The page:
Building on its specially-weaved Omni-Freeze fabric released in 2009 and Omni-Freeze Ice in 2011, Columbia took it a step further this year and produced Omni-Freeze Zero. The new fabric does what the original Omni-Freeze does – disperse body heat away from you body faster using a special weave – but now Omni-Freeze Zero actually cools your body using your body’s chemistry.

Typically, our bodies sweat as our natural cooling mechanism, but if we wear clothing while it sweats, the sweating is hot and sticky. How Omni-Freeze Zero works is when your body sweats from physical activity or just plain heat, the sweat from your body reacts with specially designed polymer contained within visible rings in the material, which create a cooling effect. The rings swell and create a “prolonged cooling sensation,” claims Columbia.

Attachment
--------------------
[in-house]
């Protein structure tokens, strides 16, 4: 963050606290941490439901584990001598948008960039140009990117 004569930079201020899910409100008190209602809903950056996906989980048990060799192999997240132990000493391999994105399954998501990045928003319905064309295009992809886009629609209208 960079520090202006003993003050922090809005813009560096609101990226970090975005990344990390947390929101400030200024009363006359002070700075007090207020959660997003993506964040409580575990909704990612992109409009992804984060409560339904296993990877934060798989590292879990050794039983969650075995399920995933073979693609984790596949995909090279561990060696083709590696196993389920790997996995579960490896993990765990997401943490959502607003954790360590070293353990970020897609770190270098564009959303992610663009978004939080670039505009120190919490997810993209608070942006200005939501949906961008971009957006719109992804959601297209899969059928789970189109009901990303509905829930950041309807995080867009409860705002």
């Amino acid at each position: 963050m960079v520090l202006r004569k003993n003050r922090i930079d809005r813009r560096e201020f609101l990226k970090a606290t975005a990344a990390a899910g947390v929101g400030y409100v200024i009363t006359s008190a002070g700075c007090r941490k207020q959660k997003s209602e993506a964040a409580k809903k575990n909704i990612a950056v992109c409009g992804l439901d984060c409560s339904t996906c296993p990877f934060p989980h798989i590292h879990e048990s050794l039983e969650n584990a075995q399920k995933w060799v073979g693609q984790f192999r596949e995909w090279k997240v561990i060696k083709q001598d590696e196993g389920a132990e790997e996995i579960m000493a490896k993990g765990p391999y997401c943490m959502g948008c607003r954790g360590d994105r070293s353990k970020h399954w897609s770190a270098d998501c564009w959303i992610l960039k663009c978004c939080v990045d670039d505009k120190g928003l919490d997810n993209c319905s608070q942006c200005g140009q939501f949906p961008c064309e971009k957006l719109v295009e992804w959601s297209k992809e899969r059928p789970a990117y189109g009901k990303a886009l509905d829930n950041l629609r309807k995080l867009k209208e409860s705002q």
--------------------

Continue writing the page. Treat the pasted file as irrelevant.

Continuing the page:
“Historically, outdoor and athletic brands have looked at sweating as a problem … something to be wicked away with so-called ‘technical,’ decades-old polyester fabrics,” said Executive Vice President Mick McCormick, in a statement. “Omni-Freeze Zero is an entirely new approach. We see sweat as a renewable resource that will allow athletes, outdoor enthusiasts or anyone that spends time in hot, humid conditions to sweat smarter, staying more comfortable.”

Omni-Freeze Ice, that was released in 2011, also creates a cooling sensation by reacting with your sweat, but the difference is that there is a different construction method. Zero prolongs the cooling effect because the polymer dots stay swelled, according to an e-mail inquiry to Columbia’s PR department by Gizmag.

The new Omni-Freeze Zero technology will be released in the spring of 2013. A full line will include 40 styles of men’s and women’s shirts, performance layers, headwear, sleeves and other accessories. Omni-Freeze Zero will also be available in its Powerdrain footwear models.

Last question, when does the camo version come out?


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